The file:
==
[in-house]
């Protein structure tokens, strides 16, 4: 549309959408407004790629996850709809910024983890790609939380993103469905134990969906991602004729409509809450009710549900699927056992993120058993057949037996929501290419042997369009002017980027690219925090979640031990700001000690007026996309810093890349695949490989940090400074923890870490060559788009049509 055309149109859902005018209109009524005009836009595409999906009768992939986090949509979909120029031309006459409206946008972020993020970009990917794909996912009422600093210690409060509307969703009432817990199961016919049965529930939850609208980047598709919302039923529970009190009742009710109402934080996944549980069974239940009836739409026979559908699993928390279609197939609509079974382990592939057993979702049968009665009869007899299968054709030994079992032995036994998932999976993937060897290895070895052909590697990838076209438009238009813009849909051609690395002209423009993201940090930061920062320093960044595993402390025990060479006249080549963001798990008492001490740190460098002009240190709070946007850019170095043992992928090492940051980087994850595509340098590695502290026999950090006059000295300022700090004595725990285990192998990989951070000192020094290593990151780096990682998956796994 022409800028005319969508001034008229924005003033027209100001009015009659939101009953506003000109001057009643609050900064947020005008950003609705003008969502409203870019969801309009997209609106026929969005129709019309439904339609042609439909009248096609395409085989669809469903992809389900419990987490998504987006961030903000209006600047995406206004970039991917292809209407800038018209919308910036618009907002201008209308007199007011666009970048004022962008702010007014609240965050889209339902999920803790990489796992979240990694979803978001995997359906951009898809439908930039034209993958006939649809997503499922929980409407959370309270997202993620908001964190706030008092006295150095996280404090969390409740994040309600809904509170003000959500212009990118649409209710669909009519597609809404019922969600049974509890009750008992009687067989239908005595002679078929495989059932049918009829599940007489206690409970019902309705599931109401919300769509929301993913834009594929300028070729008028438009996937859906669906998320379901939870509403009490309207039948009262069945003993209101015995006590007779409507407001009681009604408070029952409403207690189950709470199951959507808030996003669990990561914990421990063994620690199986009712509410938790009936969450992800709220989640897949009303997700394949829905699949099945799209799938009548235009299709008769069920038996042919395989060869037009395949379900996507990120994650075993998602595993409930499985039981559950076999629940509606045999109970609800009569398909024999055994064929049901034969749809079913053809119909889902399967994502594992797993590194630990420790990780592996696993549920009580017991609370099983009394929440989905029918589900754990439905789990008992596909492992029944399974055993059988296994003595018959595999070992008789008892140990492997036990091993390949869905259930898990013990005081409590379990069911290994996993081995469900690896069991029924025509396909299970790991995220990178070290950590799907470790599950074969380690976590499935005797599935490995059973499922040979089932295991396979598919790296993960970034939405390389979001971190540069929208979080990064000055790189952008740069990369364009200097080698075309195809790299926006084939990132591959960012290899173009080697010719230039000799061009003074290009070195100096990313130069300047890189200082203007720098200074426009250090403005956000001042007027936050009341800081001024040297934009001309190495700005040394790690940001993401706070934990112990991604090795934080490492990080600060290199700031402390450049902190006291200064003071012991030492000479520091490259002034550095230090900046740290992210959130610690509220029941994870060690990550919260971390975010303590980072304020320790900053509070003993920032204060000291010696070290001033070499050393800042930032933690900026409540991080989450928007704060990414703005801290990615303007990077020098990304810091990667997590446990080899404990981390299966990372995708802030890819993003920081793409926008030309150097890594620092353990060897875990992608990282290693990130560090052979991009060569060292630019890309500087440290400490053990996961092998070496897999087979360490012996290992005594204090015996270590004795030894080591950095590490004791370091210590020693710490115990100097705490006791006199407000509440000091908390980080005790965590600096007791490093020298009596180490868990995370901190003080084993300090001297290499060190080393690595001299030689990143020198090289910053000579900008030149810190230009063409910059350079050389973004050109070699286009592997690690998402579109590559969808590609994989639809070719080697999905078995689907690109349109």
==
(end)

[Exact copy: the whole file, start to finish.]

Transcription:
[in-house]
């Protein structure tokens, strides 16, 4: 549309959408407004790629996850709809910024983890790609939380993103469905134990969906991602004729409509809450009710549900699927056992993120058993057949037996929501290419042997369009002017980027690219925090979640031990700001000690007026996309810093890349695949490989940090400074923890870490060559788009049509 055309149109859902005018209109009524005009836009595409999906009768992939986090949509979909120029031309006459409206946008972020993020970009990917794909996912009422600093210690409060509307969703009432817990199961016919049965529930939850609208980047598709919302039923529970009190009742009710109402934080996944549980069974239940009836739409026979559908699993928390279609197939609509079974382990592939057993979702049968009665009869007899299968054709030994079992032995036994998932999976993937060897290895070895052909590697990838076209438009238009813009849909051609690395002209423009993201940090930061920062320093960044595993402390025990060479006249080549963001798990008492001490740190460098002009240190709070946007850019170095043992992928090492940051980087994850595509340098590695502290026999950090006059000295300022700090004595725990285990192998990989951070000192020094290593990151780096990682998956796994 022409800028005319969508001034008229924005003033027209100001009015009659939101009953506003000109001057009643609050900064947020005008950003609705003008969502409203870019969801309009997209609106026929969005129709019309439904339609042609439909009248096609395409085989669809469903992809389900419990987490998504987006961030903000209006600047995406206004970039991917292809209407800038018209919308910036618009907002201008209308007199007011666009970048004022962008702010007014609240965050889209339902999920803790990489796992979240990694979803978001995997359906951009898809439908930039034209993958006939649809997503499922929980409407959370309270997202993620908001964190706030008092006295150095996280404090969390409740994040309600809904509170003000959500212009990118649409209710669909009519597609809404019922969600049974509890009750008992009687067989239908005595002679078929495989059932049918009829599940007489206690409970019902309705599931109401919300769509929301993913834009594929300028070729008028438009996937859906669906998320379901939870509403009490309207039948009262069945003993209101015995006590007779409507407001009681009604408070029952409403207690189950709470199951959507808030996003669990990561914990421990063994620690199986009712509410938790009936969450992800709220989640897949009303997700394949829905699949099945799209799938009548235009299709008769069920038996042919395989060869037009395949379900996507990120994650075993998602595993409930499985039981559950076999629940509606045999109970609800009569398909024999055994064929049901034969749809079913053809119909889902399967994502594992797993590194630990420790990780592996696993549920009580017991609370099983009394929440989905029918589900754990439905789990008992596909492992029944399974055993059988296994003595018959595999070992008789008892140990492997036990091993390949869905259930898990013990005081409590379990069911290994996993081995469900690896069991029924025509396909299970790991995220990178070290950590799907470790599950074969380690976590499935005797599935490995059973499922040979089932295991396979598919790296993960970034939405390389979001971190540069929208979080990064000055790189952008740069990369364009200097080698075309195809790299926006084939990132591959960012290899173009080697010719230039000799061009003074290009070195100096990313130069300047890189200082203007720098200074426009250090403005956000001042007027936050009341800081001024040297934009001309190495700005040394790690940001993401706070934990112990991604090795934080490492990080600060290199700031402390450049902190006291200064003071012991030492000479520091490259002034550095230090900046740290992210959130610690509220029941994870060690990550919260971390975010303590980072304020320790900053509070003993920032204060000291010696070290001033070499050393800042930032933690900026409540991080989450928007704060990414703005801290990615303007990077020098990304810091990667997590446990080899404990981390299966990372995708802030890819993003920081793409926008030309150097890594620092353990060897875990992608990282290693990130560090052979991009060569060292630019890309500087440290400490053990996961092998070496897999087979360490012996290992005594204090015996270590004795030894080591950095590490004791370091210590020693710490115990100097705490006791006199407000509440000091908390980080005790965590600096007791490093020298009596180490868990995370901190003080084993300090001297290499060190080393690595001299030689990143020198090289910053000579900008030149810190230009063409910059350079050389973004050109070699286009592997690690998402579109590559969808590609994989639809070719080697999905078995689907690109349109």